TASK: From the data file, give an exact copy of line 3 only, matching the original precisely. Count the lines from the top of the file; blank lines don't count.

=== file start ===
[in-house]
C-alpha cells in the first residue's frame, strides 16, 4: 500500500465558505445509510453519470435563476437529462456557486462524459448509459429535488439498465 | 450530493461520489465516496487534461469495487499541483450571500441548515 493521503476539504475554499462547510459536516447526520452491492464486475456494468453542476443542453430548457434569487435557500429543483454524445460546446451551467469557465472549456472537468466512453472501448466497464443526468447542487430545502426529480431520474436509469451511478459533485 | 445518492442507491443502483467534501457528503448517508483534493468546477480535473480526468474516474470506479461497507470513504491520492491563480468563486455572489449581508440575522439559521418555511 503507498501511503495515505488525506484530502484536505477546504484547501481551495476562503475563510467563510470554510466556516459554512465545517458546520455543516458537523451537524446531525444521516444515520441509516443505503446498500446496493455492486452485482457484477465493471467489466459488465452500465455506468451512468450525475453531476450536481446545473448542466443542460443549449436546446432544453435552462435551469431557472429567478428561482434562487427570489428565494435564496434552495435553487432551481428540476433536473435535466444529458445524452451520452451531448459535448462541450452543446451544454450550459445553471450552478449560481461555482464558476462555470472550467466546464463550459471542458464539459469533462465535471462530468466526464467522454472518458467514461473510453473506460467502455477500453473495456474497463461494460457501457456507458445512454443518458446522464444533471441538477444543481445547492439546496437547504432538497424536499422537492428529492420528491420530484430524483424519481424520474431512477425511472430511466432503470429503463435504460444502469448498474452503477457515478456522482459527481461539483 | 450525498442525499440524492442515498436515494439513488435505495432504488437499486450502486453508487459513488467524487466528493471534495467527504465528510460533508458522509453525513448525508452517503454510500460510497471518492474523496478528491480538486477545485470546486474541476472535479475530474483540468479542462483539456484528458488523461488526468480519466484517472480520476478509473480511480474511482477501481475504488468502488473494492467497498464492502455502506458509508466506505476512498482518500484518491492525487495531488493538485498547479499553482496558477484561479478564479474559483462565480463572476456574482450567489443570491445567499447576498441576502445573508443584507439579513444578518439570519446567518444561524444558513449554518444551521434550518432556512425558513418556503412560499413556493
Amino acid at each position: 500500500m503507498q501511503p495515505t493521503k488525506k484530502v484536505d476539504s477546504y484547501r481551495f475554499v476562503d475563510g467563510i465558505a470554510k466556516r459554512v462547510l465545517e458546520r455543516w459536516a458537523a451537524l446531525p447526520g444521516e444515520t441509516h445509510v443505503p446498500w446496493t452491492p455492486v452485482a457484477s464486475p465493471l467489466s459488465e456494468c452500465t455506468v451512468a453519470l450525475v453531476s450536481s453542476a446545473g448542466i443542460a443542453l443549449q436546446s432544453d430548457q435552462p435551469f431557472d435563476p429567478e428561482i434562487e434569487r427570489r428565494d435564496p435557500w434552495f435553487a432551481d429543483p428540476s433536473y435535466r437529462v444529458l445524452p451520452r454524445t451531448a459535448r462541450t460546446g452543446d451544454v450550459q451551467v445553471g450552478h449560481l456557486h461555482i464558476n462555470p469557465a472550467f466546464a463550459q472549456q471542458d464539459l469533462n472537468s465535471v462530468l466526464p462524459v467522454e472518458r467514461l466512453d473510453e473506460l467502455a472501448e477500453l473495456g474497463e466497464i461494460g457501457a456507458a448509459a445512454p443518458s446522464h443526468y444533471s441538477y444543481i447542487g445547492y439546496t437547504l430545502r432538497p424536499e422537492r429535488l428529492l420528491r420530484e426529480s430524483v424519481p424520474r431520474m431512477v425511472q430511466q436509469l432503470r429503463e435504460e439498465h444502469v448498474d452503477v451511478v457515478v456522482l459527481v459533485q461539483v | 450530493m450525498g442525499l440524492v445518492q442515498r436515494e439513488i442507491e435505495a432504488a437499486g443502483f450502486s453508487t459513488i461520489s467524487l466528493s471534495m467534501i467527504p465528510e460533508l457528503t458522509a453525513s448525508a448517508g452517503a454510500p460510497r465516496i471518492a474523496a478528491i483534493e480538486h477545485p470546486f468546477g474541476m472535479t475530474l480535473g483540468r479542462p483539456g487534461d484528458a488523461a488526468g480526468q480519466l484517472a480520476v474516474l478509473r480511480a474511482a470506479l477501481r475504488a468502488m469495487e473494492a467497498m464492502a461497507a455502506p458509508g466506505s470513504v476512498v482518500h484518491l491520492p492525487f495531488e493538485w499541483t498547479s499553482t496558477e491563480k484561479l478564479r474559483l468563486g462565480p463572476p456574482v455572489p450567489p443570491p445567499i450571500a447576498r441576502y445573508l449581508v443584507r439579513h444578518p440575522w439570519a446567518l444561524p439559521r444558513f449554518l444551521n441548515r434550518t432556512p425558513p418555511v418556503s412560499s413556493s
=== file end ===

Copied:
Amino acid at each position: 500500500m503507498q501511503p495515505t493521503k488525506k484530502v484536505d476539504s477546504y484547501r481551495f475554499v476562503d475563510g467563510i465558505a470554510k466556516r459554512v462547510l465545517e458546520r455543516w459536516a458537523a451537524l446531525p447526520g444521516e444515520t441509516h445509510v443505503p446498500w446496493t452491492p455492486v452485482a457484477s464486475p465493471l467489466s459488465e456494468c452500465t455506468v451512468a453519470l450525475v453531476s450536481s453542476a446545473g448542466i443542460a443542453l443549449q436546446s432544453d430548457q435552462p435551469f431557472d435563476p429567478e428561482i434562487e434569487r427570489r428565494d435564496p435557500w434552495f435553487a432551481d429543483p428540476s433536473y435535466r437529462v444529458l445524452p451520452r454524445t451531448a459535448r462541450t460546446g452543446d451544454v450550459q451551467v445553471g450552478h449560481l456557486h461555482i464558476n462555470p469557465a472550467f466546464a463550459q472549456q471542458d464539459l469533462n472537468s465535471v462530468l466526464p462524459v467522454e472518458r467514461l466512453d473510453e473506460l467502455a472501448e477500453l473495456g474497463e466497464i461494460g457501457a456507458a448509459a445512454p443518458s446522464h443526468y444533471s441538477y444543481i447542487g445547492y439546496t437547504l430545502r432538497p424536499e422537492r429535488l428529492l420528491r420530484e426529480s430524483v424519481p424520474r431520474m431512477v425511472q430511466q436509469l432503470r429503463e435504460e439498465h444502469v448498474d452503477v451511478v457515478v456522482l459527481v459533485q461539483v | 450530493m450525498g442525499l440524492v445518492q442515498r436515494e439513488i442507491e435505495a432504488a437499486g443502483f450502486s453508487t459513488i461520489s467524487l466528493s471534495m467534501i467527504p465528510e460533508l457528503t458522509a453525513s448525508a448517508g452517503a454510500p460510497r465516496i471518492a474523496a478528491i483534493e480538486h477545485p470546486f468546477g474541476m472535479t475530474l480535473g483540468r479542462p483539456g487534461d484528458a488523461a488526468g480526468q480519466l484517472a480520476v474516474l478509473r480511480a474511482a470506479l477501481r475504488a468502488m469495487e473494492a467497498m464492502a461497507a455502506p458509508g466506505s470513504v476512498v482518500h484518491l491520492p492525487f495531488e493538485w499541483t498547479s499553482t496558477e491563480k484561479l478564479r474559483l468563486g462565480p463572476p456574482v455572489p450567489p443570491p445567499i450571500a447576498r441576502y445573508l449581508v443584507r439579513h444578518p440575522w439570519a446567518l444561524p439559521r444558513f449554518l444551521n441548515r434550518t432556512p425558513p418555511v418556503s412560499s413556493s